ePoster #1| Adrenal pseudocyst: Case report and review of literature

ePoster #1 | Clinical Science | Abdominal/Laparoscopy

ADRENAL PSEUDOCYST: CASE REPORT AND REVIEW OF LITERATURE
F Lambreton, J Perone, A Perez, S Samreen

Presenter: Fernando Lambreton, MD, University of Texas Medical Branch – Galveston

Introduction/Objective: Adrenal incidentaloma has a reported incidence of 1-4%. Adrenal cysts are uncommon lesions that are usually benign, with an incidence of 0.06-0.18%. Pseudocysts are the second most common type of adrenal cyst and are characterized by an absence of a formal epithelium. These are more common in females and are usually present in the 4th to 5th decade of life.

Case Presentation: We present the case of a 57-year-old female who was being evaluated at our outpatient clinic for a recurrent ventral hernia. CT scan of the abdomen incidentally revealed a 7.2 cm right adrenal tumor with peripheral calcifications, and a Hounsfield unit measurement of 26 (per CT, possibly due to previous hemorrhage). The patient reported no symptoms that could be attributed to the mass. Evaluation by Endocrinology revealed that it was a non-functional mass, and the patient was referred to the General Surgery clinic for resection. Due to its large size and unusual CT findings, resection was indicated. She underwent robotic assisted laparoscopic right adrenalectomy through an abdominal approach. The patient was discharged on postoperative day 1 after an uneventful recovery. Pathology revealed an adrenal pseudocyst.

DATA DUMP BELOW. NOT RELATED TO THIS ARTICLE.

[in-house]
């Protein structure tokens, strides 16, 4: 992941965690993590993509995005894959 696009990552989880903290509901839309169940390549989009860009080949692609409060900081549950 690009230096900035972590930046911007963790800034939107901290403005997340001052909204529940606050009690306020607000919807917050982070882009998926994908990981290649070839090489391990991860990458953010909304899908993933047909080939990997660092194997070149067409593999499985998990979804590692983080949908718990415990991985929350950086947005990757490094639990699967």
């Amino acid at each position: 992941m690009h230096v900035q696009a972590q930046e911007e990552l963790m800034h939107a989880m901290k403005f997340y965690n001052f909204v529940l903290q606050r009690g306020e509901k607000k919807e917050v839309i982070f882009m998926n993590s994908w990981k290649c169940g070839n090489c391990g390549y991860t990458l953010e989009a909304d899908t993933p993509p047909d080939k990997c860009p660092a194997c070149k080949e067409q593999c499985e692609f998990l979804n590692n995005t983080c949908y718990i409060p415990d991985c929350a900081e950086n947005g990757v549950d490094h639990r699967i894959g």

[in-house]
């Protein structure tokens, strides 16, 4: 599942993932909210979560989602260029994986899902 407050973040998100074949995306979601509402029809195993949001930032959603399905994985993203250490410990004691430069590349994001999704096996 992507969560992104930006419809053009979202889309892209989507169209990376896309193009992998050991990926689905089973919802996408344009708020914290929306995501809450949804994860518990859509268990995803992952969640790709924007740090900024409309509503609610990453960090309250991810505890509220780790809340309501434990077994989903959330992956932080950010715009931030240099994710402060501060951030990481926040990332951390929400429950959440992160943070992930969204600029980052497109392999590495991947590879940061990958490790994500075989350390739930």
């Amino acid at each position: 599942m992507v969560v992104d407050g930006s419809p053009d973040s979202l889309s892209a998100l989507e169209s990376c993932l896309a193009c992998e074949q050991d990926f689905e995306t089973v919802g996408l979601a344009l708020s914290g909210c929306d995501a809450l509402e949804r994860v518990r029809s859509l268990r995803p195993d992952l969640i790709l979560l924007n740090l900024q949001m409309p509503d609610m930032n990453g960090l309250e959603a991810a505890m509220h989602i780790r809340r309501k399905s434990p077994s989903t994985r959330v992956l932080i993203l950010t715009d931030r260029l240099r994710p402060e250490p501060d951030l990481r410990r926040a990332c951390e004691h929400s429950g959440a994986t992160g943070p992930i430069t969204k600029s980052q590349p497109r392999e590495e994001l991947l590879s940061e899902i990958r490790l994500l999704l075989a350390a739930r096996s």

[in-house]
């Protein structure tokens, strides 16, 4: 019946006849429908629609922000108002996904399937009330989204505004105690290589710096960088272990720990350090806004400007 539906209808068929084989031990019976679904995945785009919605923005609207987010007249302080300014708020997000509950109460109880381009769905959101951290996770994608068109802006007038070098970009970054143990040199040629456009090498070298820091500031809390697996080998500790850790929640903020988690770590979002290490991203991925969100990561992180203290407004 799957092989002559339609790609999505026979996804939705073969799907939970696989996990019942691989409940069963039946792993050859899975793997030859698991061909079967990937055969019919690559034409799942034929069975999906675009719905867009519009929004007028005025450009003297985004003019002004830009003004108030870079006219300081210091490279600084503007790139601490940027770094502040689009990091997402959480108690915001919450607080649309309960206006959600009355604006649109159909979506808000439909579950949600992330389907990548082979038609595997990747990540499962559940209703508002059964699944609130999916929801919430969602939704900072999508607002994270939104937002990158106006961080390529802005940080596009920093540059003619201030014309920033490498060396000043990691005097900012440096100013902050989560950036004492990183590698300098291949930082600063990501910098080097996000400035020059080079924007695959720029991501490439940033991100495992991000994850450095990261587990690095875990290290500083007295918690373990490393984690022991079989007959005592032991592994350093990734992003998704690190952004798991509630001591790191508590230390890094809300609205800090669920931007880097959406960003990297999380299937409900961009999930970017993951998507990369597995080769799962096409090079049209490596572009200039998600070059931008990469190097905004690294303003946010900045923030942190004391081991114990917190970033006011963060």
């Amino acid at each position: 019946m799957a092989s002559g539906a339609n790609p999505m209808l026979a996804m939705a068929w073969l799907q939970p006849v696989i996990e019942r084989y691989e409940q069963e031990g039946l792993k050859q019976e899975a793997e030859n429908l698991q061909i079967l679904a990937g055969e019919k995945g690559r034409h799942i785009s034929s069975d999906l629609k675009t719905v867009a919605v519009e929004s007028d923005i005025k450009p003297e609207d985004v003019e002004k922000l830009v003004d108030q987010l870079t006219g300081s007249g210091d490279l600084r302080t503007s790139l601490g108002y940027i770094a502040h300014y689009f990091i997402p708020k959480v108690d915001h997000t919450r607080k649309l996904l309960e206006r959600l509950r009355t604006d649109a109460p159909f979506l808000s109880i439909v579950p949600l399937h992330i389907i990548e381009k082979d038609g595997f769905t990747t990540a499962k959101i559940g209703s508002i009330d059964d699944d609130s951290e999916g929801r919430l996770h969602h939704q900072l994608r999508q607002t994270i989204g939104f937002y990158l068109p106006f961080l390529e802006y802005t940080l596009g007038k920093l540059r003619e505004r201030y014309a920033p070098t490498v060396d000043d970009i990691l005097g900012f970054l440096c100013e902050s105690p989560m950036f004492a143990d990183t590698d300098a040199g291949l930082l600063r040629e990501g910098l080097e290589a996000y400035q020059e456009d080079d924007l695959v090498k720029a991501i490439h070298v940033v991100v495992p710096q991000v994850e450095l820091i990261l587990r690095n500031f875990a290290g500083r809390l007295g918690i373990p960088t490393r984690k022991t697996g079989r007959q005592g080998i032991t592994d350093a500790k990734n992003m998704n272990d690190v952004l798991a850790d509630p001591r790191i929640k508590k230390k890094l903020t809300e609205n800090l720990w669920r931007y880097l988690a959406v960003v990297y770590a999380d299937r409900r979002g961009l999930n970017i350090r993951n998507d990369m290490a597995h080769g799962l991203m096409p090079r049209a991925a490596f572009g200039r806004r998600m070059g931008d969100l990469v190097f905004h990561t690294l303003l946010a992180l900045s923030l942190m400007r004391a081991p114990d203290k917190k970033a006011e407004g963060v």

Discussion: Only 7% of adrenal pseudocysts are malignant, and the risk is higher in larger ones (>6 cm). Most are diagnosed incidentally, and are frequently mistaken for cystic lesions of the adjacent organs (pancreas, spleen, kidney, retroperitoneum, etc.). They are usually asymptomatic and nonfunctional, but when they’re large they may complicate with hemorrhage, infection, rupture, and/or mass effect on adjacent structures. There are multiple imaging modalities that can aid in preoperative diagnosis, including CT, MRI, and EUS, but most will be definitively diagnosed on pathology after excision.

Conclusion: We present a rare adrenal tumor that has low malignant potential, and can present with unusual CT findings (such as calcifications). Infrequently, these can result in highly morbid complications. This case exemplifies that adrenal incidentalomas are amenable to a robotic approach in carefully selected and appropriately worked up patients.

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